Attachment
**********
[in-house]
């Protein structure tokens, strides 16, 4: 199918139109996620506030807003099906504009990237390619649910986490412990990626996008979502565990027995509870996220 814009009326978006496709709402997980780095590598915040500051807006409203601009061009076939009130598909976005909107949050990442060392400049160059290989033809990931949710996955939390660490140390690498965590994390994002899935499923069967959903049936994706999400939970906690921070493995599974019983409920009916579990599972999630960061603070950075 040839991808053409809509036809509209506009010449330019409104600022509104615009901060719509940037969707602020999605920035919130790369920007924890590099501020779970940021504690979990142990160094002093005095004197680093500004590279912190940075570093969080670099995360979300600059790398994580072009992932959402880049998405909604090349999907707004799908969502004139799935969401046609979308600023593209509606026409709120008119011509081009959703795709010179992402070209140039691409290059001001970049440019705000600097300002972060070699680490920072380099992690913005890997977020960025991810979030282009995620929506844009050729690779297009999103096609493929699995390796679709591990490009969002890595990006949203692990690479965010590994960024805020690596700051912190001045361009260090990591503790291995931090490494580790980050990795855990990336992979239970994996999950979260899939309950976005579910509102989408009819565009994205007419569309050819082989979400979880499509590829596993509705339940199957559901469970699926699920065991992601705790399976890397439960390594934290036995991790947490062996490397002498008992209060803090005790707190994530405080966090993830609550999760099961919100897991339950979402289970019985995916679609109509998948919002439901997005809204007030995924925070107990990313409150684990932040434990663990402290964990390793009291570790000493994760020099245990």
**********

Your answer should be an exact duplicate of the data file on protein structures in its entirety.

[in-house]
């Protein structure tokens, strides 16, 4: 199918139109996620506030807003099906504009990237390619649910986490412990990626996008979502565990027995509870996220 814009009326978006496709709402997980780095590598915040500051807006409203601009061009076939009130598909976005909107949050990442060392400049160059290989033809990931949710996955939390660490140390690498965590994390994002899935499923069967959903049936994706999400939970906690921070493995599974019983409920009916579990599972999630960061603070950075 040839991808053409809509036809509209506009010449330019409104600022509104615009901060719509940037969707602020999605920035919130790369920007924890590099501020779970940021504690979990142990160094002093005095004197680093500004590279912190940075570093969080670099995360979300600059790398994580072009992932959402880049998405909604090349999907707004799908969502004139799935969401046609979308600023593209509606026409709120008119011509081009959703795709010179992402070209140039691409290059001001970049440019705000600097300002972060070699680490920072380099992690913005890997977020960025991810979030282009995620929506844009050729690779297009999103096609493929699995390796679709591990490009969002890595990006949203692990690479965010590994960024805020690596700051912190001045361009260090990591503790291995931090490494580790980050990795855990990336992979239970994996999950979260899939309950976005579910509102989408009819565009994205007419569309050819082989979400979880499509590829596993509705339940199957559901469970699926699920065991992601705790399976890397439960390594934290036995991790947490062996490397002498008992209060803090005790707190994530405080966090993830609550999760099961919100897991339950979402289970019985995916679609109509998948919002439901997005809204007030995924925070107990990313409150684990932040434990663990402290964990390793009291570790000493994760020099245990």